Why did God not stop this and other tragedies happening in the first place?  I don’t have the answer to that.  In his book Why do Bad Things Happen to Good People? Rabbi Kuschner concludes that God isn’t always able to stop accidents, illness and suffering generally.  Whatever the case may be, the Christmas story itself takes place in a world of suffering, of military rule and great injustices.  Jesus’ birth did not erase these problems.  But, if you believe that he was the Christ consciousness, God incarnate – a bit of a stretch for many, and I accept that! – then the story is one of God taking physical form amongst us, and suffering in all the ways humans do.

Until I was lucky enough to hold my own baby in my arms, I didn’t appreciate as much as I do now the idea of Love incarnate in a tiny baby.  Babies are (often!) so peaceful, and so utterly trusting.  Charles Dickens wrote, “It is not a slight thing when they, who are so fresh from God, love us.”  Indeed there can be moments when any baby seems to be the incarnation of unconditional love.  We can learn a lot from them.  The other thing I like about the Christmas story is the completely absurd idea of God taking the form of a baby.  This reminds me that God is to be found in the most unlikely places, if we care to look.

Christmas for me is also about light conquering darkness.  A single flame can conquer the darkness in an entire room.  I believe that ultimately, good will always overcome evil.  And Christmas comes at an excellent time of year to be reminded of that.   The early Christian church very cleverly adapted existing pagan practices, and it is no accident that we celebrate Christmas just a few days after the Winter Solstice, which had been marked by fire ceremonies of various kinds.  We need to be reminded that the sun hasn’t left us forever, that although the earth seems dead and barren, the force of new life is there, even if we can’t see it yet.  We may have to wait (as Christians do through Advent) but life and light will gather force and come back into our lives.  We need to have “faith in things unseen” (Hebrews 11:1).

The most important of all Things Unseen, it seems to me, is love.  Christmas points me towards the tremendous power of love in our lives.  Years ago my Grampa, one of the best men I will ever have the privilege to know, told me, “With love, you can do anything”.  I held this to my heart during the very difficult, indeed precarious, years of raising Our Son.  At one point I began to wonder if perhaps Grampa had been wrong, if maybe there were some things in life that even love could not help.  I also began to understand that love can take many forms, and sometimes it doesn’t feel at all cosy.  The most loving thing we did for Our Son was to battle to get him into the best residential school in Scotland.  Some people considered we were monsters.  However, he was very happy there, we continued to love and battle, and in the end I am glad to say that he is doing very well.  I realise that even with prayer and love, things do not always turn out so well.  But for me, that does not mean love isn’t the greatest unseen force in the world.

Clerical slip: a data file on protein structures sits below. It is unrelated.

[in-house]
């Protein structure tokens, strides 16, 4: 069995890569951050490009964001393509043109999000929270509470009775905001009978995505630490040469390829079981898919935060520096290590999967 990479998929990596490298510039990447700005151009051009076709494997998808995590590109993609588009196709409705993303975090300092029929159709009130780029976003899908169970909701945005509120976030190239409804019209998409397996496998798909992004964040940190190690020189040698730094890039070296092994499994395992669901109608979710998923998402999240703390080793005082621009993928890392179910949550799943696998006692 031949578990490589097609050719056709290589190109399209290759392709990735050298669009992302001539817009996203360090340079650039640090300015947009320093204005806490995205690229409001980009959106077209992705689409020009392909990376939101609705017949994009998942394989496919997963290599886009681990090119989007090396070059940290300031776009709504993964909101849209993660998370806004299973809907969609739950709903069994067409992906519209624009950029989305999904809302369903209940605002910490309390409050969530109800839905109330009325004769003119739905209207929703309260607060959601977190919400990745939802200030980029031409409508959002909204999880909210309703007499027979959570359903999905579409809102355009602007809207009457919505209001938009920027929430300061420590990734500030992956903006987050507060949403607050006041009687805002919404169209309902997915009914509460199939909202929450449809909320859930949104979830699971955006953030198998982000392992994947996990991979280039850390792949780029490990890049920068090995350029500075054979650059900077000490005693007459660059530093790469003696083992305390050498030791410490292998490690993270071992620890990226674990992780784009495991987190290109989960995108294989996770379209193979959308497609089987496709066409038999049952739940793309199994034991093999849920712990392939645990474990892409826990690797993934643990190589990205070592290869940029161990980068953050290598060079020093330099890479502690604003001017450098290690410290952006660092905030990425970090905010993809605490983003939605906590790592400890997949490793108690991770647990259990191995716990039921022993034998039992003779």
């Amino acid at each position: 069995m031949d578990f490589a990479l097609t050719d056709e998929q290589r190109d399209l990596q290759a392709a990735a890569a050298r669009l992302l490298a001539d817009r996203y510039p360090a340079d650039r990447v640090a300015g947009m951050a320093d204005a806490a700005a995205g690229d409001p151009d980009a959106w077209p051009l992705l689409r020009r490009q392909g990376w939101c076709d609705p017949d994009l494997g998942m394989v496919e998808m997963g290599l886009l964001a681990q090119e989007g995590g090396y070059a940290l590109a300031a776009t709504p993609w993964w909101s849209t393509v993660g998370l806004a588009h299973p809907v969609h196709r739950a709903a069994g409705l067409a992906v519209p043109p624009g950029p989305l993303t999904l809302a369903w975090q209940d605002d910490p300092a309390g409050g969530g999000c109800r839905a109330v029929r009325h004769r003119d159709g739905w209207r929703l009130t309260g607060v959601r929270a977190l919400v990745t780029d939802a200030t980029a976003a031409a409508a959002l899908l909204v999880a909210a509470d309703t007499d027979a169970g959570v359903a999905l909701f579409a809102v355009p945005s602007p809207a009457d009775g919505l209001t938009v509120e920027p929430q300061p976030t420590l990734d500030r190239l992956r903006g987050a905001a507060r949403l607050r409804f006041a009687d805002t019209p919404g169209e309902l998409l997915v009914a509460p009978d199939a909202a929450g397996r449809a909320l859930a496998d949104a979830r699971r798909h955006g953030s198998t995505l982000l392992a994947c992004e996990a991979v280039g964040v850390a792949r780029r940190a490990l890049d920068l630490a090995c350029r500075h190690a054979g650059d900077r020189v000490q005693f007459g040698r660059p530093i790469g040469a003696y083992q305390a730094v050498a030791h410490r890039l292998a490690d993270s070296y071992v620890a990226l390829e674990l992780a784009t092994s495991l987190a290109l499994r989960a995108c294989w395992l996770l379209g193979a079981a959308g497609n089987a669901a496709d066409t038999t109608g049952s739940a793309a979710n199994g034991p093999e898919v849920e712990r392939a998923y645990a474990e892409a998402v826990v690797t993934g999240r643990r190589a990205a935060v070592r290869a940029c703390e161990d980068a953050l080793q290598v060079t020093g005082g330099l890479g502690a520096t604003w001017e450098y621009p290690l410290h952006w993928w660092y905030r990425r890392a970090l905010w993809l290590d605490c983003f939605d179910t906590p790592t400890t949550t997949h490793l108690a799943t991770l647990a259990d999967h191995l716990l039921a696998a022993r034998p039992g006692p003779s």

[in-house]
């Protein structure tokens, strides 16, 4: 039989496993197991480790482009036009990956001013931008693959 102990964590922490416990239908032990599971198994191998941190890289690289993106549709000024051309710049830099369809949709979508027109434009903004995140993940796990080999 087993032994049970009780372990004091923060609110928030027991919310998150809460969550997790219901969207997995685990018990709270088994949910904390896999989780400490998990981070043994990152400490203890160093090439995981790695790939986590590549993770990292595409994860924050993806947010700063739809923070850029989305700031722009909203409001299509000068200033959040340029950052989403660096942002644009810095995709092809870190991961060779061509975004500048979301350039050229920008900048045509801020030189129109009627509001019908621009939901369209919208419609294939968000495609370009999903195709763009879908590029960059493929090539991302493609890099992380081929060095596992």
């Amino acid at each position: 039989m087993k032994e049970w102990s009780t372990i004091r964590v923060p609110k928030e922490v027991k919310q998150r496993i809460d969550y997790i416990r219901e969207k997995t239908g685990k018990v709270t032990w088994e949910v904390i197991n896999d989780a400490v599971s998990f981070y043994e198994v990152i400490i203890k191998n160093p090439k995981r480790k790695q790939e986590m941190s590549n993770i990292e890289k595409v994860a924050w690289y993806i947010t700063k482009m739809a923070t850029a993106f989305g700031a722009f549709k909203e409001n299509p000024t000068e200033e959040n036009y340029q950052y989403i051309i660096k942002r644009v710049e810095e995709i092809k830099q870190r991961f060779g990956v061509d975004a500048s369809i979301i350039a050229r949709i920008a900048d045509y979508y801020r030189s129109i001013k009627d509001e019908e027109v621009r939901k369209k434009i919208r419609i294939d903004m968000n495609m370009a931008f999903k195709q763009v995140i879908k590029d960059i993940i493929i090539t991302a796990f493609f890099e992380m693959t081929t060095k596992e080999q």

Christmas reminds me also that we must actively look for the light – beginning with believing in its possibility.  Like the Wise Men, we have to follow the star and have hope, rather than sink into cynicism and give up.  One of my favourite lines in a Christmas carol is from O Little Town of Bethlehem: “The hopes and fears of all the years are met in Thee tonight”.  We humans do have a lot of fears, and also hopes.  God is where these fears and hopes meet.  Christmas isn’t about non-stop happiness and joy, it’s about our human vulnerability, symbolised by a helpless baby and two parents who had to settle for the stable.